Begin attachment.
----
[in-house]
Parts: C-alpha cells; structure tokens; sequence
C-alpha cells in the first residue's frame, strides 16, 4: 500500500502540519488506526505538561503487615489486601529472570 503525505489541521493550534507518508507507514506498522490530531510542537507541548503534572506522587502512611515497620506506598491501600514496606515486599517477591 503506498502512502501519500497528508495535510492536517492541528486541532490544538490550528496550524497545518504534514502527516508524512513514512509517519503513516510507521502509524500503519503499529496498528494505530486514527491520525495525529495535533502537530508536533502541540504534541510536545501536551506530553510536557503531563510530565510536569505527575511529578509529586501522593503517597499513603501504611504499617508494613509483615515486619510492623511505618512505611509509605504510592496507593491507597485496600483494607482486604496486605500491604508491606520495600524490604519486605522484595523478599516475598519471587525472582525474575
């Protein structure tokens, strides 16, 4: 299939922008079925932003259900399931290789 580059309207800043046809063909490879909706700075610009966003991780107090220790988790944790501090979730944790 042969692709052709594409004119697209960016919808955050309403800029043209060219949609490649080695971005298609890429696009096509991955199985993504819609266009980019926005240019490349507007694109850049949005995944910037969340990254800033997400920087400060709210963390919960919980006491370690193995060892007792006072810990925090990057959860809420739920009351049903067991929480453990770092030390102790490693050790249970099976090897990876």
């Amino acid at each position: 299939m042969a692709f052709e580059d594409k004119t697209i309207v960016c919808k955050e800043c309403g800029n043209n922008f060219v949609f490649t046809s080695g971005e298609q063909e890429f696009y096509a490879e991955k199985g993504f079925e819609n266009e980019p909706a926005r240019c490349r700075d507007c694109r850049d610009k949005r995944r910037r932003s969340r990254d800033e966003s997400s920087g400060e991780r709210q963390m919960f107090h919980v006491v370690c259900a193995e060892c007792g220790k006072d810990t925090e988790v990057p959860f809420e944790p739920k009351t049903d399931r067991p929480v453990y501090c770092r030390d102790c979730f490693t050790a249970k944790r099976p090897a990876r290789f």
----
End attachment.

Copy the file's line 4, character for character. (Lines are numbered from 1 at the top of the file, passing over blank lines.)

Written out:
């Protein structure tokens, strides 16, 4: 299939922008079925932003259900399931290789 580059309207800043046809063909490879909706700075610009966003991780107090220790988790944790501090979730944790 042969692709052709594409004119697209960016919808955050309403800029043209060219949609490649080695971005298609890429696009096509991955199985993504819609266009980019926005240019490349507007694109850049949005995944910037969340990254800033997400920087400060709210963390919960919980006491370690193995060892007792006072810990925090990057959860809420739920009351049903067991929480453990770092030390102790490693050790249970099976090897990876």